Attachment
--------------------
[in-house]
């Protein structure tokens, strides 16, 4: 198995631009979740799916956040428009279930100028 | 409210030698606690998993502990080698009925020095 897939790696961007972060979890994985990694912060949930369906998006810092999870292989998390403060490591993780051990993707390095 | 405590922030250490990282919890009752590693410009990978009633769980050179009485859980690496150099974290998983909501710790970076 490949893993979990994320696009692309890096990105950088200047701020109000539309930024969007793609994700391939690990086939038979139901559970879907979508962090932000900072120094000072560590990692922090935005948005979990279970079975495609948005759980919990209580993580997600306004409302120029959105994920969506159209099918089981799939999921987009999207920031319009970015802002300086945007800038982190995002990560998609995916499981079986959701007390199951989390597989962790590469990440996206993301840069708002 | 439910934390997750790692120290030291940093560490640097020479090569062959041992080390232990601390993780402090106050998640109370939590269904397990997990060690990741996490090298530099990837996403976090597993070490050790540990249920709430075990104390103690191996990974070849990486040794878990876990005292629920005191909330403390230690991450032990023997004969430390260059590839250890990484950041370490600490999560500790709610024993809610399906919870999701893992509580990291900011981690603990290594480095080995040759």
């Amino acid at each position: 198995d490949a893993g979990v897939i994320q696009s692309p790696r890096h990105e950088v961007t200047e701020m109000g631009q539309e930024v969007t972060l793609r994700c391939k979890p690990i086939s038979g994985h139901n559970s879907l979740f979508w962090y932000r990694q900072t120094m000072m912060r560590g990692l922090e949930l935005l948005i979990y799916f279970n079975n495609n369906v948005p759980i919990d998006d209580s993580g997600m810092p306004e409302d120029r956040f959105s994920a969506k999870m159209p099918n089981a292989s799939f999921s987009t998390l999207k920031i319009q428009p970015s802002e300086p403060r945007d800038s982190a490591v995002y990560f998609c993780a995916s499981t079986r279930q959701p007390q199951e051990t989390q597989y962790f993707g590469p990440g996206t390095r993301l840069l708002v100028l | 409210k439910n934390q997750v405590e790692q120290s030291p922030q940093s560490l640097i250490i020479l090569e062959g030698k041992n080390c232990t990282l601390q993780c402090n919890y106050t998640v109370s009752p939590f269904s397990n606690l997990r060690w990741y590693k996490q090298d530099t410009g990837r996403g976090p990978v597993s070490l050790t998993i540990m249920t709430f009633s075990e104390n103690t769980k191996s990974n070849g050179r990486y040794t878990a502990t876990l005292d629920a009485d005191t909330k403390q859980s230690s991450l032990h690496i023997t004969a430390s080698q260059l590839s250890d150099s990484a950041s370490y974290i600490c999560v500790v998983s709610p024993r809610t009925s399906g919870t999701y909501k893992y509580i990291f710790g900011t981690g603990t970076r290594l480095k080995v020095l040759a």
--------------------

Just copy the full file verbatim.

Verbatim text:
[in-house]
């Protein structure tokens, strides 16, 4: 198995631009979740799916956040428009279930100028 | 409210030698606690998993502990080698009925020095 897939790696961007972060979890994985990694912060949930369906998006810092999870292989998390403060490591993780051990993707390095 | 405590922030250490990282919890009752590693410009990978009633769980050179009485859980690496150099974290998983909501710790970076 490949893993979990994320696009692309890096990105950088200047701020109000539309930024969007793609994700391939690990086939038979139901559970879907979508962090932000900072120094000072560590990692922090935005948005979990279970079975495609948005759980919990209580993580997600306004409302120029959105994920969506159209099918089981799939999921987009999207920031319009970015802002300086945007800038982190995002990560998609995916499981079986959701007390199951989390597989962790590469990440996206993301840069708002 | 439910934390997750790692120290030291940093560490640097020479090569062959041992080390232990601390993780402090106050998640109370939590269904397990997990060690990741996490090298530099990837996403976090597993070490050790540990249920709430075990104390103690191996990974070849990486040794878990876990005292629920005191909330403390230690991450032990023997004969430390260059590839250890990484950041370490600490999560500790709610024993809610399906919870999701893992509580990291900011981690603990290594480095080995040759």
């Amino acid at each position: 198995d490949a893993g979990v897939i994320q696009s692309p790696r890096h990105e950088v961007t200047e701020m109000g631009q539309e930024v969007t972060l793609r994700c391939k979890p690990i086939s038979g994985h139901n559970s879907l979740f979508w962090y932000r990694q900072t120094m000072m912060r560590g990692l922090e949930l935005l948005i979990y799916f279970n079975n495609n369906v948005p759980i919990d998006d209580s993580g997600m810092p306004e409302d120029r956040f959105s994920a969506k999870m159209p099918n089981a292989s799939f999921s987009t998390l999207k920031i319009q428009p970015s802002e300086p403060r945007d800038s982190a490591v995002y990560f998609c993780a995916s499981t079986r279930q959701p007390q199951e051990t989390q597989y962790f993707g590469p990440g996206t390095r993301l840069l708002v100028l | 409210k439910n934390q997750v405590e790692q120290s030291p922030q940093s560490l640097i250490i020479l090569e062959g030698k041992n080390c232990t990282l601390q993780c402090n919890y106050t998640v109370s009752p939590f269904s397990n606690l997990r060690w990741y590693k996490q090298d530099t410009g990837r996403g976090p990978v597993s070490l050790t998993i540990m249920t709430f009633s075990e104390n103690t769980k191996s990974n070849g050179r990486y040794t878990a502990t876990l005292d629920a009485d005191t909330k403390q859980s230690s991450l032990h690496i023997t004969a430390s080698q260059l590839s250890d150099s990484a950041s370490y974290i600490c999560v500790v998983s709610p024993r809610t009925s399906g919870t999701y909501k893992y509580i990291f710790g900011t981690g603990t970076r290594l480095k080995v020095l040759a």